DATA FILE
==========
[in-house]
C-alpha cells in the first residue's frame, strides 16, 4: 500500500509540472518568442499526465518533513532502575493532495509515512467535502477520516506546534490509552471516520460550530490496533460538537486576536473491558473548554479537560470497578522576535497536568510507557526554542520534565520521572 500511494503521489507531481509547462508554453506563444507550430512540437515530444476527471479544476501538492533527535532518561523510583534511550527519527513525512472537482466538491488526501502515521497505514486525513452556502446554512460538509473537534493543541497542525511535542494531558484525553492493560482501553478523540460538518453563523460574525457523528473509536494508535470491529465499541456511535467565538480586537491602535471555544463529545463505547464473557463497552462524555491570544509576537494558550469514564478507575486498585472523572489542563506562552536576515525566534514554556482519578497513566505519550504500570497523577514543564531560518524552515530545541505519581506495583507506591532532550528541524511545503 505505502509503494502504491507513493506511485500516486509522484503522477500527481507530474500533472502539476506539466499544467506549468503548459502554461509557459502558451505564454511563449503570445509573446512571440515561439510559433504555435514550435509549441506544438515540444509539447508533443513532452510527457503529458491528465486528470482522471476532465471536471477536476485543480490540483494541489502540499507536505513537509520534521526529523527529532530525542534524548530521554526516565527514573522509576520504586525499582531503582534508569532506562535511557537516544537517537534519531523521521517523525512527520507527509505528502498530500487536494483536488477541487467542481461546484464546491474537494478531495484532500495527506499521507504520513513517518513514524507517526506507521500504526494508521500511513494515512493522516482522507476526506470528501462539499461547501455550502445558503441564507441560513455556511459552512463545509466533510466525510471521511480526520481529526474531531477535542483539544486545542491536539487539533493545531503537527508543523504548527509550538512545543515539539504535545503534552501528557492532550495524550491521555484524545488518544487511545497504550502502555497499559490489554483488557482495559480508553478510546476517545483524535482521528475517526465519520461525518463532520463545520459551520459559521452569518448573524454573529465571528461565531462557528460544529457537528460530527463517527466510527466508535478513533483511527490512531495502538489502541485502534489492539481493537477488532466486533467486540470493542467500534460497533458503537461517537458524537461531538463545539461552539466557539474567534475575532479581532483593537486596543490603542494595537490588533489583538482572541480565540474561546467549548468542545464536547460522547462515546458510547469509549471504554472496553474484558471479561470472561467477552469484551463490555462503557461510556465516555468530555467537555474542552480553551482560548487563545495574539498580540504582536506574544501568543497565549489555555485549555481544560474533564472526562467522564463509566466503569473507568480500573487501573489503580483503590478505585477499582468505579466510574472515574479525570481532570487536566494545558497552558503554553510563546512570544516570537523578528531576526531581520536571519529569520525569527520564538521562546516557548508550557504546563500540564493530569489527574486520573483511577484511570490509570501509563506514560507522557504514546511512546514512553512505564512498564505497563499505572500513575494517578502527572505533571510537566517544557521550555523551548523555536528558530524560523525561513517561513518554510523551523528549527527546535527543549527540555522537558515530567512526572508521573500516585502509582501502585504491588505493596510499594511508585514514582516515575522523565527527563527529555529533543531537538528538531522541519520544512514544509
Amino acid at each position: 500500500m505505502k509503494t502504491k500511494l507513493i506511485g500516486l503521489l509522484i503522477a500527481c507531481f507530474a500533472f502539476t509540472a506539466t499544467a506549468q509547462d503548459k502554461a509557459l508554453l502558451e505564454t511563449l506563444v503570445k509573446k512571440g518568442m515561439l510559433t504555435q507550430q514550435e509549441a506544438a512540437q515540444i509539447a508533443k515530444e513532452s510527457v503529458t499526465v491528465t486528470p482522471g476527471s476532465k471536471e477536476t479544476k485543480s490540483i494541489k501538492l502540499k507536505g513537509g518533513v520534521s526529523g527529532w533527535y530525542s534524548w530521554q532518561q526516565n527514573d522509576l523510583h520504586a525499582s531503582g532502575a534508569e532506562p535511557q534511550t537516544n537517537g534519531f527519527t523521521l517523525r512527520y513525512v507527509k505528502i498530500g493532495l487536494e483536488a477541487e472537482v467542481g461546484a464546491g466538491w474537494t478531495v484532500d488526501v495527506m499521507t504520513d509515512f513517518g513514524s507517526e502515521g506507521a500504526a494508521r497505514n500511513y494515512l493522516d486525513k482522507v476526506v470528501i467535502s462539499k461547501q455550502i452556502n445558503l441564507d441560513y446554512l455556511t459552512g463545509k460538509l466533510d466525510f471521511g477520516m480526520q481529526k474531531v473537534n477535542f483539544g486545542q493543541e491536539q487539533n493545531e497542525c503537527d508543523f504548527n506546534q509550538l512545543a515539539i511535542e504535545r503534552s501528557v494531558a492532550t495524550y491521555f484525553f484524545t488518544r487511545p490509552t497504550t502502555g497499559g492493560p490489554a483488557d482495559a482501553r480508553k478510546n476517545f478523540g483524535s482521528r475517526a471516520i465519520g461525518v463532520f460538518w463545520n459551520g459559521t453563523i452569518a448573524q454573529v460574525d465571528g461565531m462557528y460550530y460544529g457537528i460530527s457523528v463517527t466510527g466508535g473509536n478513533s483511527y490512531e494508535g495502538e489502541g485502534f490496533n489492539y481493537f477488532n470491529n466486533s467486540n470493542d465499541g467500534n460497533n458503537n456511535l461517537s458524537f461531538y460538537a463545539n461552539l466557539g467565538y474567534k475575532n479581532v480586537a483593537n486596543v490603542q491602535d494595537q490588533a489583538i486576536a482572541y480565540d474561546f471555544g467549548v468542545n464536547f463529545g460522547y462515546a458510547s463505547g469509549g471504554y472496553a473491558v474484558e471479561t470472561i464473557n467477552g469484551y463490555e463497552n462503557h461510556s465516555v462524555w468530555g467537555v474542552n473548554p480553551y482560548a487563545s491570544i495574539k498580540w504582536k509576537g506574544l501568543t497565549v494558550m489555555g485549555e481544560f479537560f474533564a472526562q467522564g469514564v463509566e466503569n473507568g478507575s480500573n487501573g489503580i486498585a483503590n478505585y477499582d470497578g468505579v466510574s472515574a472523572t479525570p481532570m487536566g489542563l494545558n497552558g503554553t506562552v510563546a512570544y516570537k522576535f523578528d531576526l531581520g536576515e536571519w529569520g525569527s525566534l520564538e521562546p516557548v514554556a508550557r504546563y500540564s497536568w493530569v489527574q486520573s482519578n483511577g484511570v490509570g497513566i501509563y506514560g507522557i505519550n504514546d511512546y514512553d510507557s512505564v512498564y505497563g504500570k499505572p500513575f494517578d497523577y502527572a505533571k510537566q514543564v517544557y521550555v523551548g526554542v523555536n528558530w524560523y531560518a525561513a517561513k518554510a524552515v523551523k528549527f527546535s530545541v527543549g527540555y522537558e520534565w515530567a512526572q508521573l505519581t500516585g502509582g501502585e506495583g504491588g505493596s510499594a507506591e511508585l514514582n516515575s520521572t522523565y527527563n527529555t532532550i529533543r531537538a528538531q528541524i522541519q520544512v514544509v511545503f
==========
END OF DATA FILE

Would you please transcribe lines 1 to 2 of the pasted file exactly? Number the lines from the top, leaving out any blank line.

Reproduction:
[in-house]
C-alpha cells in the first residue's frame, strides 16, 4: 500500500509540472518568442499526465518533513532502575493532495509515512467535502477520516506546534490509552471516520460550530490496533460538537486576536473491558473548554479537560470497578522576535497536568510507557526554542520534565520521572 500511494503521489507531481509547462508554453506563444507550430512540437515530444476527471479544476501538492533527535532518561523510583534511550527519527513525512472537482466538491488526501502515521497505514486525513452556502446554512460538509473537534493543541497542525511535542494531558484525553492493560482501553478523540460538518453563523460574525457523528473509536494508535470491529465499541456511535467565538480586537491602535471555544463529545463505547464473557463497552462524555491570544509576537494558550469514564478507575486498585472523572489542563506562552536576515525566534514554556482519578497513566505519550504500570497523577514543564531560518524552515530545541505519581506495583507506591532532550528541524511545503 505505502509503494502504491507513493506511485500516486509522484503522477500527481507530474500533472502539476506539466499544467506549468503548459502554461509557459502558451505564454511563449503570445509573446512571440515561439510559433504555435514550435509549441506544438515540444509539447508533443513532452510527457503529458491528465486528470482522471476532465471536471477536476485543480490540483494541489502540499507536505513537509520534521526529523527529532530525542534524548530521554526516565527514573522509576520504586525499582531503582534508569532506562535511557537516544537517537534519531523521521517523525512527520507527509505528502498530500487536494483536488477541487467542481461546484464546491474537494478531495484532500495527506499521507504520513513517518513514524507517526506507521500504526494508521500511513494515512493522516482522507476526506470528501462539499461547501455550502445558503441564507441560513455556511459552512463545509466533510466525510471521511480526520481529526474531531477535542483539544486545542491536539487539533493545531503537527508543523504548527509550538512545543515539539504535545503534552501528557492532550495524550491521555484524545488518544487511545497504550502502555497499559490489554483488557482495559480508553478510546476517545483524535482521528475517526465519520461525518463532520463545520459551520459559521452569518448573524454573529465571528461565531462557528460544529457537528460530527463517527466510527466508535478513533483511527490512531495502538489502541485502534489492539481493537477488532466486533467486540470493542467500534460497533458503537461517537458524537461531538463545539461552539466557539474567534475575532479581532483593537486596543490603542494595537490588533489583538482572541480565540474561546467549548468542545464536547460522547462515546458510547469509549471504554472496553474484558471479561470472561467477552469484551463490555462503557461510556465516555468530555467537555474542552480553551482560548487563545495574539498580540504582536506574544501568543497565549489555555485549555481544560474533564472526562467522564463509566466503569473507568480500573487501573489503580483503590478505585477499582468505579466510574472515574479525570481532570487536566494545558497552558503554553510563546512570544516570537523578528531576526531581520536571519529569520525569527520564538521562546516557548508550557504546563500540564493530569489527574486520573483511577484511570490509570501509563506514560507522557504514546511512546514512553512505564512498564505497563499505572500513575494517578502527572505533571510537566517544557521550555523551548523555536528558530524560523525561513517561513518554510523551523528549527527546535527543549527540555522537558515530567512526572508521573500516585502509582501502585504491588505493596510499594511508585514514582516515575522523565527527563527529555529533543531537538528538531522541519520544512514544509